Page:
September 1, 2017 / 4:21 AM / 23 days ago

PRECIOUS-Gold edges lower, but N.Korea worries lend support

    * Investors focus on U.S. jobs data, due later in the
session
    * Gold set for weekly gain of over 2 pct
    * Silver on track for 3 pct gain for the week

 (Updates prices)
    Sept 1 (Reuters) - Gold inched lower on Friday as mild
profit-taking set in after recent rallies and as investors
awaited U.S. jobs data for direction on interest rates, but
safe-haven demand kept prices near 9-1/2 month highs as tensions
over North Korea lingered.
    Spot gold        was down 0.2 percent at $1,318.81 per ounce
as of 0653 GMT, not far from the more-than-nine-month high of
1,325.94 hit on Tuesday, and was on track for a weekly gain of
more than 2 percent. 
    U.S. gold futures         were up 0.2 percent at $1,324.20.
    "We have a bit of profit-taking coming in, especially with
the recent rallies to around the $1,325 an ounce levels," said
Ronald Leung, chief dealer at Lee Cheong Gold Dealers in Hong
Kong.
    Asian equities followed Wall Street's gains overnight and
edged higher on Friday while the dollar's advance slowed ahead
of the U.S. jobs report. 
    The nonfarm payrolls report comes ahead of the U.S. Federal
Reserve's next policy meeting and may influence the timing of
the Fed's rate hike.                   
    Gold is highly sensitive to interest rates, particularly in
the U.S., as higher rates lift the opportunity cost of holding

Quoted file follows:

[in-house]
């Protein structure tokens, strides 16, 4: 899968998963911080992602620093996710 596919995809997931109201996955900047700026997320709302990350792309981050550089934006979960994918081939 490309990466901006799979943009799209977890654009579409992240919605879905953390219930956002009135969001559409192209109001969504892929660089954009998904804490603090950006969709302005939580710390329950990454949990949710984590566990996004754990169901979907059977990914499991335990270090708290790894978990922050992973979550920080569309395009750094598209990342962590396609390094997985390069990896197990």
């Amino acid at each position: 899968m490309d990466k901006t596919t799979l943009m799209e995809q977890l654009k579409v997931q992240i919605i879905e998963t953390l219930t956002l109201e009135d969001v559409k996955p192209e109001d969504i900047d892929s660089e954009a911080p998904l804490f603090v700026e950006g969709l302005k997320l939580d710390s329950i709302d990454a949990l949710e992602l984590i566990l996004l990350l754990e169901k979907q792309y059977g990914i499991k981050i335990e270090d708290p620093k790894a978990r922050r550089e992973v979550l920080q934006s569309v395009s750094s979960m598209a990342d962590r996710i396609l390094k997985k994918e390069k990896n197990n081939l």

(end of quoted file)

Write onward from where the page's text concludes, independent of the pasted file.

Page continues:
non-yielding assets and boost the dollar, in which gold is
priced.
    "While the upside of gold could be around $1,350 per ounce,
should the dollar go up, if the jobs data turns out to be
positive, the downside will be limited at the $1,300 level,
given all the uncertainties, including North Korea, that are
still around," said Leung.
     "Investors will also be closely watching the developments
in terms of tensions between the U.S. and Russia."
    South Korean and Japanese jets joined exercises with two
supersonic U.S. B-1B bombers above and near the Korean peninsula
on Thursday, two days after North Korea sharply raised tension
by firing a missile over Japan.             
    Meanwhile, the United States has told Russia to close its
consulate in San Francisco and buildings in Washington and New
York that house trade missions in retaliation for Moscow cutting
the U.S. diplomatic presence in Russia.             
    Geopolitical risks can boost demand for safe-haven assets
such as gold, considered a good store of value during volatility
in other markets.
    "With gold prices roaring back, we think the breakout
pattern now evident on the charts will likely gain further
traction, drawing more quant-based funds in," INTL FCStone
analyst Edward Meir said in a note.
    Silver        eased 0.4 percent to $17.50 per ounce.
    Platinum        dipped by 0.2 percent to $993.55 per ounce,
while palladium        edged up 0.2 percent to $935.50.

 (Reporting by Arpan Varghese in Bengaluru; Editing by Sunil
Nair and Subhranshu Sahu)
  

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